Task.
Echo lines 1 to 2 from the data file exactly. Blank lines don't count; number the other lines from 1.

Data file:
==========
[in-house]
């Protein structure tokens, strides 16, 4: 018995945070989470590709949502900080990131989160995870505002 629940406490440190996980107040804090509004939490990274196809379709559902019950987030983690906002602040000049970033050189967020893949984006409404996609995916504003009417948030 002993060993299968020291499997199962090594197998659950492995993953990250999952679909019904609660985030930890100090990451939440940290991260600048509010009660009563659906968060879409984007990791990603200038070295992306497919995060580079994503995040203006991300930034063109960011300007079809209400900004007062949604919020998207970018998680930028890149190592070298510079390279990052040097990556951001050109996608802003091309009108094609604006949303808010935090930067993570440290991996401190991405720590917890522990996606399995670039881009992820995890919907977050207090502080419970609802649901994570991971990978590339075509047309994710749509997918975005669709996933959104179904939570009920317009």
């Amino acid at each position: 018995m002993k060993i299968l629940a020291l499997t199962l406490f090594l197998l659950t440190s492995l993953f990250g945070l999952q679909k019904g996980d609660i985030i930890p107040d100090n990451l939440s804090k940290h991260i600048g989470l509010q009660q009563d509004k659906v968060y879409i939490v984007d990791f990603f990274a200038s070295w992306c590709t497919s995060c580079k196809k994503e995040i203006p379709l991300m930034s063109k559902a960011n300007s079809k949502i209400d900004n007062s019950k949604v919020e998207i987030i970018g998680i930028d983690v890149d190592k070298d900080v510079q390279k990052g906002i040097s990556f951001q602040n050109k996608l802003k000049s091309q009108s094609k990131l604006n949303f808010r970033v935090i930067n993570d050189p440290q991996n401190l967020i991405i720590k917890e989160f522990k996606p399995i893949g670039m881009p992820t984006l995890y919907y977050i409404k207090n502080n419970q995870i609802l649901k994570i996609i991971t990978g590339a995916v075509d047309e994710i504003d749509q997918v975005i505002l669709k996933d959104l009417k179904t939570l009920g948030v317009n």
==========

[in-house]
């Protein structure tokens, strides 16, 4: 018995945070989470590709949502900080990131989160995870505002 629940406490440190996980107040804090509004939490990274196809379709559902019950987030983690906002602040000049970033050189967020893949984006409404996609995916504003009417948030 002993060993299968020291499997199962090594197998659950492995993953990250999952679909019904609660985030930890100090990451939440940290991260600048509010009660009563659906968060879409984007990791990603200038070295992306497919995060580079994503995040203006991300930034063109960011300007079809209400900004007062949604919020998207970018998680930028890149190592070298510079390279990052040097990556951001050109996608802003091309009108094609604006949303808010935090930067993570440290991996401190991405720590917890522990996606399995670039881009992820995890919907977050207090502080419970609802649901994570991971990978590339075509047309994710749509997918975005669709996933959104179904939570009920317009």